Opinion & Analysis

Opinion: After Billy Graham, the Deluge
Graham walked a fine evangelical line. Now his son is veering toward partisanship

Billy Graham speaks in 2004 as part of his “Heart of America” crusade. After his death on Wednesday, evangelicalism is at a crossroads, Curtis writes. (Larry W. Smith/Getty Images file photo)

CHARLOTTE, N.C. — It’s difficult to ever imagine another faith leader being dubbed “America’s Pastor.” That’s because of the person Billy Graham was and the current political, social and cultural divisions in our country. And there is also the question of whether pluralistic America wants, needs or should have a pastor — now, then or ever.

Graham was never the universally revered and uncontroversial figure that many of those who now praise him remember. But in reviewing the legacy of a man who lived through much of a century that defined American change and who died at the age of 99 on Wednesday in his home in the North Carolina mountains, it is important to give him his singular, flawed due.

Opinion: The Flimsy Excuses That Congressional Republicans Whisper to Themselves
Trump’s outrages deserve more of a response

President Donald Trump brings neither prudent leadership nor electoral salvation to the Republican lawmakers who continue to support him, Shapiro writes. (Win McNamee/Getty Images file photo)

It has become easy to understand Donald Trump’s affection for coal miners. The president and the miners work underground — and each week Trump finds a way to descend to new depths.

As Trump heads to Florida on Wednesday for a “listening session” with students, it is important to remember the president’s most egregious recent mouth-off session.

Opinion: Save the RINOs, Save Yourselves
Mitt Romney would add a voice of moderation

Mitt Romney tours Gibson’s Green Acres Dairy in Ogden, Utah, on Feb. 16. Romney hopes to succeed retiring Utah Sen. Orrin G. Hatch. (Gene Sweeney Jr./Getty Images)

 

Mitt Romney is running for Senate. He found new political life by bashing President Donald Trump — who on Monday proceeded to endorse him anyway. (Even a candidate video that sideswiped Trump at least twice wasn’t enough to deter the president.)

Capitol Ink | Gun Congress

Opinion: Digital Discourse, Not Division
The deep anger driving partisan politics is a problem for everyone

Russian fingerprints can be found on many of the false memes and narratives that have helped divide Americans, Winston writes. (Spencer Platt/Getty Images file photo)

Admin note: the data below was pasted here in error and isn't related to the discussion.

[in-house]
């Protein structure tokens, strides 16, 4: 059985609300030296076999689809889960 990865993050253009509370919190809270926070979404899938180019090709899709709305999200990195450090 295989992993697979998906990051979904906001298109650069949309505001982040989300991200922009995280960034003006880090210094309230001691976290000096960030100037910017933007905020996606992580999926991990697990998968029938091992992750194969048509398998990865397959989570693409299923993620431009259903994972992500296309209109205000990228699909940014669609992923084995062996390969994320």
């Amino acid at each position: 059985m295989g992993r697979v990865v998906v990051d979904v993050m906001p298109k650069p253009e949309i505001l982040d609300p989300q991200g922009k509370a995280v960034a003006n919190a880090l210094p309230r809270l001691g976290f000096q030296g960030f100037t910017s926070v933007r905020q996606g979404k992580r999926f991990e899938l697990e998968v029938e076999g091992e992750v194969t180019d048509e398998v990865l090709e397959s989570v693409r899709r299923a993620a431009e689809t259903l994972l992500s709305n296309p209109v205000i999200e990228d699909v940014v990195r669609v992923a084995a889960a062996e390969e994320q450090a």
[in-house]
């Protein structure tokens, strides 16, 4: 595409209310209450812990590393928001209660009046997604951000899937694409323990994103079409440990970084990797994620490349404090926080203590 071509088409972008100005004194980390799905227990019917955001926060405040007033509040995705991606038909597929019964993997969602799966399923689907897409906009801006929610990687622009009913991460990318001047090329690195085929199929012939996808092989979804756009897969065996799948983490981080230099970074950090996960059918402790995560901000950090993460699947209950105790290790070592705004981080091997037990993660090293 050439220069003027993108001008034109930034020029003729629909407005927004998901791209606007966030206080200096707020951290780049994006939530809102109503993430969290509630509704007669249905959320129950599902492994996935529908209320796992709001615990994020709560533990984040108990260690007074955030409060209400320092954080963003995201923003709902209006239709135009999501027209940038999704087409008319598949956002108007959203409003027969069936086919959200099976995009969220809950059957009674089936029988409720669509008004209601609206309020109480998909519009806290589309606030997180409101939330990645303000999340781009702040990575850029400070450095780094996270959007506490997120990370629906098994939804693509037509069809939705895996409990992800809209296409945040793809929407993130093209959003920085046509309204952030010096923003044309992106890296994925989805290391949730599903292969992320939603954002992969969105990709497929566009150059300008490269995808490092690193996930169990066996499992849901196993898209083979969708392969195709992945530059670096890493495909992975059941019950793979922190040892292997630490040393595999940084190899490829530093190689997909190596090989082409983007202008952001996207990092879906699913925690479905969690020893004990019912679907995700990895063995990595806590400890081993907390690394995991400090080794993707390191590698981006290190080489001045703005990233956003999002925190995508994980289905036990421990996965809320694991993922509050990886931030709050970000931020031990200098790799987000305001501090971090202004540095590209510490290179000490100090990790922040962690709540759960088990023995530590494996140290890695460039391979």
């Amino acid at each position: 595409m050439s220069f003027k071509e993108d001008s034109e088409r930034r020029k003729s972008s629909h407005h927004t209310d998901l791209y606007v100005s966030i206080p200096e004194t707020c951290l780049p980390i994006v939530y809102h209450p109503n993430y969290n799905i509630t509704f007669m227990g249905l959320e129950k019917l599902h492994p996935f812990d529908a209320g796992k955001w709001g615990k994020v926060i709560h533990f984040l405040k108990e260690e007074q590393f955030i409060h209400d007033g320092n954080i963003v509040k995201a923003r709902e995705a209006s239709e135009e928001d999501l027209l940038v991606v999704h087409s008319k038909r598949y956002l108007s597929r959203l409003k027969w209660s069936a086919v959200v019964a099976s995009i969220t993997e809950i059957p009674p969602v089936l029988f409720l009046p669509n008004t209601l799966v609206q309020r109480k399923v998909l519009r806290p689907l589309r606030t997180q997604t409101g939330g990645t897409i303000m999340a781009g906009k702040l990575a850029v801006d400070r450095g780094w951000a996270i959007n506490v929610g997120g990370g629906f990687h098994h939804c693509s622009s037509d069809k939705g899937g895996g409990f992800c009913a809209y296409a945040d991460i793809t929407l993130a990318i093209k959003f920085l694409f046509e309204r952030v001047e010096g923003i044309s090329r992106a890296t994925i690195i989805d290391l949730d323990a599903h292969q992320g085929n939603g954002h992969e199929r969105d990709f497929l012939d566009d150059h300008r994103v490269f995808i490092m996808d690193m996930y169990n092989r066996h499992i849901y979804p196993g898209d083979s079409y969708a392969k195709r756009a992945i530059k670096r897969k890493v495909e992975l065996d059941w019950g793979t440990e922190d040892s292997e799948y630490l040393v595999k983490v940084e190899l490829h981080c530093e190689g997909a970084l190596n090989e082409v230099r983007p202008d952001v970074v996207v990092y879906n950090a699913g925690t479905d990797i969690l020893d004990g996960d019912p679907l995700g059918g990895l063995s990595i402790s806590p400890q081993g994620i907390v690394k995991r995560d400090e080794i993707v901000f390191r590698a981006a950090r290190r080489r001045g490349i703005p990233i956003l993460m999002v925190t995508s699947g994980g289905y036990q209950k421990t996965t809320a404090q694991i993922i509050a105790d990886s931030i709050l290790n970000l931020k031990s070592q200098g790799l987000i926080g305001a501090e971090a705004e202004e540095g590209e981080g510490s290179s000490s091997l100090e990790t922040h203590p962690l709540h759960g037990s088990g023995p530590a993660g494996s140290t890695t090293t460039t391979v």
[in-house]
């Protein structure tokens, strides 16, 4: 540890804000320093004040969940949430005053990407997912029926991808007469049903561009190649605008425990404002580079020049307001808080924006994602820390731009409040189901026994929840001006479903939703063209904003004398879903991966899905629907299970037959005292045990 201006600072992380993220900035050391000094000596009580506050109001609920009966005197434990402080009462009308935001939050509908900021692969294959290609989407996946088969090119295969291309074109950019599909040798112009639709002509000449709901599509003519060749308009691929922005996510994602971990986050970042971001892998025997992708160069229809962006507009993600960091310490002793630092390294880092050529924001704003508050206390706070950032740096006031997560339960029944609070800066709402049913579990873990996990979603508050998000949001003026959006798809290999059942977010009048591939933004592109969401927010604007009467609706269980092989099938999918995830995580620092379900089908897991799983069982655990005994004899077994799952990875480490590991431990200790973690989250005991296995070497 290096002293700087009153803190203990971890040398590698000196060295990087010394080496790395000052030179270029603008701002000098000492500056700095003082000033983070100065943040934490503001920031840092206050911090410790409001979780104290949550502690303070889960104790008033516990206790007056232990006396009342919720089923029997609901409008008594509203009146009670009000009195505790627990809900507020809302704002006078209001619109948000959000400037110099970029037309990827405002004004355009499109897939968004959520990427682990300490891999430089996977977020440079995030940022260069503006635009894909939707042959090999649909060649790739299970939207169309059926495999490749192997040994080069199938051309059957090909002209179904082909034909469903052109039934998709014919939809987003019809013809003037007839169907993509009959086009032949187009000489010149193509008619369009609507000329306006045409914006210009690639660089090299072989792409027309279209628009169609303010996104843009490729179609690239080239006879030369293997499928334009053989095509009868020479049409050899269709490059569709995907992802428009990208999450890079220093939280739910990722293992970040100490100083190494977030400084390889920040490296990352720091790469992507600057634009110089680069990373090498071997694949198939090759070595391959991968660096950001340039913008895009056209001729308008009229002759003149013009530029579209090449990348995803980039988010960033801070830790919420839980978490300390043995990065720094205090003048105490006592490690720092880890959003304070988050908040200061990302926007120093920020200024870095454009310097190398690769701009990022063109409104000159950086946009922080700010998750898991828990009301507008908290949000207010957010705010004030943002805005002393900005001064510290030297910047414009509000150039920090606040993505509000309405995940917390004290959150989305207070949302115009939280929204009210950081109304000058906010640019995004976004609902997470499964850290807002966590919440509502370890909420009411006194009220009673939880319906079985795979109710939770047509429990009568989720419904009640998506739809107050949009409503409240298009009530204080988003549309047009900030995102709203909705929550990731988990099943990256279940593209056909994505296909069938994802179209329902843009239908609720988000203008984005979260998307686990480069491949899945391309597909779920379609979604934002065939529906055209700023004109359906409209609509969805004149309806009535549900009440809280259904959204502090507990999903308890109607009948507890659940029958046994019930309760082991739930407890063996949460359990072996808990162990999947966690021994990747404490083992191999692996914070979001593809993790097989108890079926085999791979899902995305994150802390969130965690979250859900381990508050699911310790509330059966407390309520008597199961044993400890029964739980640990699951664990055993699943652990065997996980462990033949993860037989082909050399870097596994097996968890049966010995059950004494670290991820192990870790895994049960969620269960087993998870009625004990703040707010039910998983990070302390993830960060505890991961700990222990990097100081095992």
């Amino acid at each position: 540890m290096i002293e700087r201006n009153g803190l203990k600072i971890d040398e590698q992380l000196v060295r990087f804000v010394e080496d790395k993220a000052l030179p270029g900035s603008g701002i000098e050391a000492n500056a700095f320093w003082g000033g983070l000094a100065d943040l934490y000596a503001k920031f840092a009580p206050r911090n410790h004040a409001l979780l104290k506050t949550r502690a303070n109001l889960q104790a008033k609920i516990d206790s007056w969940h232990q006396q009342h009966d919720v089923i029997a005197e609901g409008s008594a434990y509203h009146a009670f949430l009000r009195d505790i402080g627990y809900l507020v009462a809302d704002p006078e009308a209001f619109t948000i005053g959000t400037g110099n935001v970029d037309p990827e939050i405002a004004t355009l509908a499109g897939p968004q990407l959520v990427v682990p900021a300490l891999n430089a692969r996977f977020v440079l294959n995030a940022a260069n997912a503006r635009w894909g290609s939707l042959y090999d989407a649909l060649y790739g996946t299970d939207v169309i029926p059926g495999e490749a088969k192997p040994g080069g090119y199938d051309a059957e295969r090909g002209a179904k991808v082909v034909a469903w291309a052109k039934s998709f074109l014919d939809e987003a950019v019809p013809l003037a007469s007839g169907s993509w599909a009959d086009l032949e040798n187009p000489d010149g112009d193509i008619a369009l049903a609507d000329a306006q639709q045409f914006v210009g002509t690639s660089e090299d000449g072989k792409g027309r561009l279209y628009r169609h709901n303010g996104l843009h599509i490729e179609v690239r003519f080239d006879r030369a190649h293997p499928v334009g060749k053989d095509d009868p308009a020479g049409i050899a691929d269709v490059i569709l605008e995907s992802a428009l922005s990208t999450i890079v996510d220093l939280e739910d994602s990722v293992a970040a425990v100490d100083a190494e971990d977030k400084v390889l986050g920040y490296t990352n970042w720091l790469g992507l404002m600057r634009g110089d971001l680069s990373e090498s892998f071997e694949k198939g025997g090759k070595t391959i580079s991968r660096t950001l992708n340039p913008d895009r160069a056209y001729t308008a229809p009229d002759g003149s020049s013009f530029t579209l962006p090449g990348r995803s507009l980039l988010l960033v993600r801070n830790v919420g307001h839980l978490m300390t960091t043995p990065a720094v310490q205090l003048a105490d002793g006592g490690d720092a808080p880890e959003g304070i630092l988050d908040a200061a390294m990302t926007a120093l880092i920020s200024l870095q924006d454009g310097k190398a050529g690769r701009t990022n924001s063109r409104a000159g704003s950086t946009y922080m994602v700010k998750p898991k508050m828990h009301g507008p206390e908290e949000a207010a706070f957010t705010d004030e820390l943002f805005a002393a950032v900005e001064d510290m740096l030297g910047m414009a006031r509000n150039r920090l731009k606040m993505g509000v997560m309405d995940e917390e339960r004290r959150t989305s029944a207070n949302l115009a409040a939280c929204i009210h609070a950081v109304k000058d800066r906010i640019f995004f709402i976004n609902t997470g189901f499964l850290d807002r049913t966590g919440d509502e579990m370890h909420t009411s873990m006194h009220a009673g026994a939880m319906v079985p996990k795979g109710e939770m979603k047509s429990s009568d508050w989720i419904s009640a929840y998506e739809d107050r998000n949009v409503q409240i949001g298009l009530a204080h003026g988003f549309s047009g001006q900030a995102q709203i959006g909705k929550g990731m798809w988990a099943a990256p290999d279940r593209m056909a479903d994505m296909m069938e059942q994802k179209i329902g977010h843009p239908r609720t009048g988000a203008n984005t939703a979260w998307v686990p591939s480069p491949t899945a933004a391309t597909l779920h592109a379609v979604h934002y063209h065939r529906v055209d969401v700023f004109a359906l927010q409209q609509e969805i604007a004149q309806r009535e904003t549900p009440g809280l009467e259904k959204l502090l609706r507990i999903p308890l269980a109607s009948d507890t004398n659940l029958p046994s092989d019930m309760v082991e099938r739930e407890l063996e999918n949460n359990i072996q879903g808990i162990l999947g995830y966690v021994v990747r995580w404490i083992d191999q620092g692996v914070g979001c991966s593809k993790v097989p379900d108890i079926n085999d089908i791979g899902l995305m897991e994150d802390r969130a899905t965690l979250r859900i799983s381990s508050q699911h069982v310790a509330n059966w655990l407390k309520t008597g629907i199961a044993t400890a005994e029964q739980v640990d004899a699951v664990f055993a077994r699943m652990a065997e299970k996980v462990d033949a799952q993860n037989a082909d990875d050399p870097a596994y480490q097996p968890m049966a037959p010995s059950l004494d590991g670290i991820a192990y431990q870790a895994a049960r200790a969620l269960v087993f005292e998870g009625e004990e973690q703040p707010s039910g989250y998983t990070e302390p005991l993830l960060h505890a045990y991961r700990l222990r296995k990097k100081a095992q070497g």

After a Facebook user posted an old satirical Onion spoof on teachers, guns and the National Rifle Association as an expression of her political opinion on the gun control issue, one of her buddies on the social media platform lamented, “I can’t tell Onion headlines from NYT and WaPost ones any longer.”

In this case, the issue was the Parkland school tragedy, hardly the stuff of satire, but when it comes to digital literacy and political discourse in general, this exchange only illustrates a larger point, that some folks may need a crash course in just how to tell when they’re being played — by the Russians or anybody else.

Opinion: Sexual Harassment Legislation Breaks With Glacial Pace on Capitol Hill
Success often comes down to seizing the moment

California Rep. Jackie Speier is flanked by her staffers Molly Fishman, left, and Miriam Goldstein. (Bill Clark/CQ Roll Call)

Like most Hill staffers, we came here with a dream of making a difference and quickly realized that the wheels of change grind at a glacial pace in Congress. It’s certainly not a secret, but until you become part of the process, it’s hard to understand just how painful it can be.

You can imagine our elation at finally seeing our dream realized last week, when the House of Representatives passed two pieces of legislation that will radically alter the way Congress prevents and responds to harassment and discrimination in the congressional workplace.

Opinion: Trump’s Political Retribution Threatens Palestinian Lives and Israeli Security
We can’t allow bruised egos to endanger our nation’s interests

Palestinians in the Gaza Strip carry bags of provisions after unloading them from a truck at an UNRWA distribution center in 2004. (Ahmad Khateib/Getty Images file photo)

The Trump administration’s decision to withhold funding from the United Nations Relief and Works Agency for Palestine Refugees, or UNRWA, abandons millions of vulnerable refugees, jeopardizes Israel’s security and undermines the credibility and interests of the United States in the Middle East.

Since 1949, UNRWA has provided health care, education, stable housing and other vital services to Palestinians displaced by conflict who live in Jordan, Lebanon, Syria and the Palestinian territories. While the United Nations, the European Union and other governmental and private-sector partners also fund UNRWA, the United States has historically been the largest single contributor.

Capitol Ink | Quagmire